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The art of imitating life
Mike Kahle says his is the business of creating illusions, a job that is equal parts art and natural history, taking only the idea of something and making it appear animated and alive.
It's the world of Kahle Studios, where Kahle and his two employees make natural history animals from things like epoxy, silicone and fiberglass, primarily for museums and other historical organizations.
And the animals -- like ghost crabs, water snails or three-toed box turtles -- have to be real enough to survive the skeptical eyes of the museum goer and have enough detail to satisfy the most exacting of natural historians.
"There's something unique about what we do," Kahle said recently from his Jackson studio. "It's neat to end up with something that's beautiful there. It's a good job."
Kahle's work has been used all over the world. Consider his resume: Museum of Nature and Man in Munich, Germany; National Park Service, Tucson, Ariz.; St. Louis Zoo; Everglades National Park; Smithsonian Tour in Washington, D.C.; the Bermuda Museum of Natural History and the California Museum of Science and Industry.
The list goes on.
Originally from the Columbia, Mo., area, Kahle attended the University of Missouri. One of his first jobs was as a research assistant at the Missouri Department of Conservation Research Center, where he prepared and preserved skins for scientific documentation.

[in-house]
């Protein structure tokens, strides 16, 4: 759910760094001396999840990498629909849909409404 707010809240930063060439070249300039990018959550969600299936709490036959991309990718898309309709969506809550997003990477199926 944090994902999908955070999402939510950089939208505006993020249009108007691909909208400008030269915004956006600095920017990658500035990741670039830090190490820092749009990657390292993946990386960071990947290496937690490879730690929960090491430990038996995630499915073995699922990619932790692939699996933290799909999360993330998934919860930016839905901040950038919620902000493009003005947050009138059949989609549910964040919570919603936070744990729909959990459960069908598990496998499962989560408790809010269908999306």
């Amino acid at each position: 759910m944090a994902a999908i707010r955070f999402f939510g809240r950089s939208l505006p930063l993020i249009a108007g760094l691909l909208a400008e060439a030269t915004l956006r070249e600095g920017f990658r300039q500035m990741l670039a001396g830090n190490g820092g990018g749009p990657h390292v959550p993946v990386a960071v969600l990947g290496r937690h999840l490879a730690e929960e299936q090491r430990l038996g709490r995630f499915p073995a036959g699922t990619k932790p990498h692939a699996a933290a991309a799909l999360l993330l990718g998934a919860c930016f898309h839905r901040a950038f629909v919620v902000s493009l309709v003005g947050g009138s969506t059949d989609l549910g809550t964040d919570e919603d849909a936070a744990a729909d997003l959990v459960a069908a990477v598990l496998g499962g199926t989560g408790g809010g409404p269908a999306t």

Then he went to work as an assistant taxidermist. He moved to Cape Girardeau and started Cape Girardeau Taxidermy Studio. He worked various other jobs and was introduced to building museum animals while working at Chase Studio in Cedar Creek.
Under the radar screen
There he learned how to model and cast fish and other animals. When he moved back to this area, he opened Kahle Studios in 1991 and has operated mostly under the radar screen.
"Most people don't know we're here," he said. "Most of our work is not local, so they wouldn't."
But his work includes every area of building and managing a model making and taxidermy business, including sales production, bidding and installation. While he started off in taxidermy, most of his work now is building exhibit animals for museums.
When he gets an order for a piece, often it will come accompanied with a specimen, either frozen or alive so that he can study its every detail. With the frozen specimens, he makes a mold of the animal by putting silicone over it. Then he makes a cast. With the live specimens, he has to make the mold from scratch.
There are also degrees of sanding, painting and other painstaking work. He estimates he has made thousands of different animals, including owls, insects, turtles, crabs, reptiles and bats.
When there is not a specimen, he has to create the animal from natural history books and other research. He often takes animals that are similar and makes adjustments.
"You have to get it just right," Kahle said. "They'll sure notice if you don't."
'He's very good'
Apparently, his work speaks for itself.
"He's very good at what he does," said Kay Nichols Dixon, an owner of Dixon Studios, in Tucson, Ariz. She said he's one of the best at getting the animals to look alive.
"In this day and age of anti-taxidermy, museums don't want to have dead animals in their facility, so they ask for models," she said. "Mike Kahle's work ethic is beyond reproach, and the quality is always top of the line. That's why we've always used him."
She said the work has to look great or people notice.
"If it looks really good, people don't even think that someone had to make it," she said. "That's what we strive for. Mike's good at that."
Kahle said business is good.
"We had our first slow period last fall," he said. "But things are picking up. As long as museums keep changing exhibits -- which they do to keep things fresh -- then I'll be in business."
335-6611, extension 137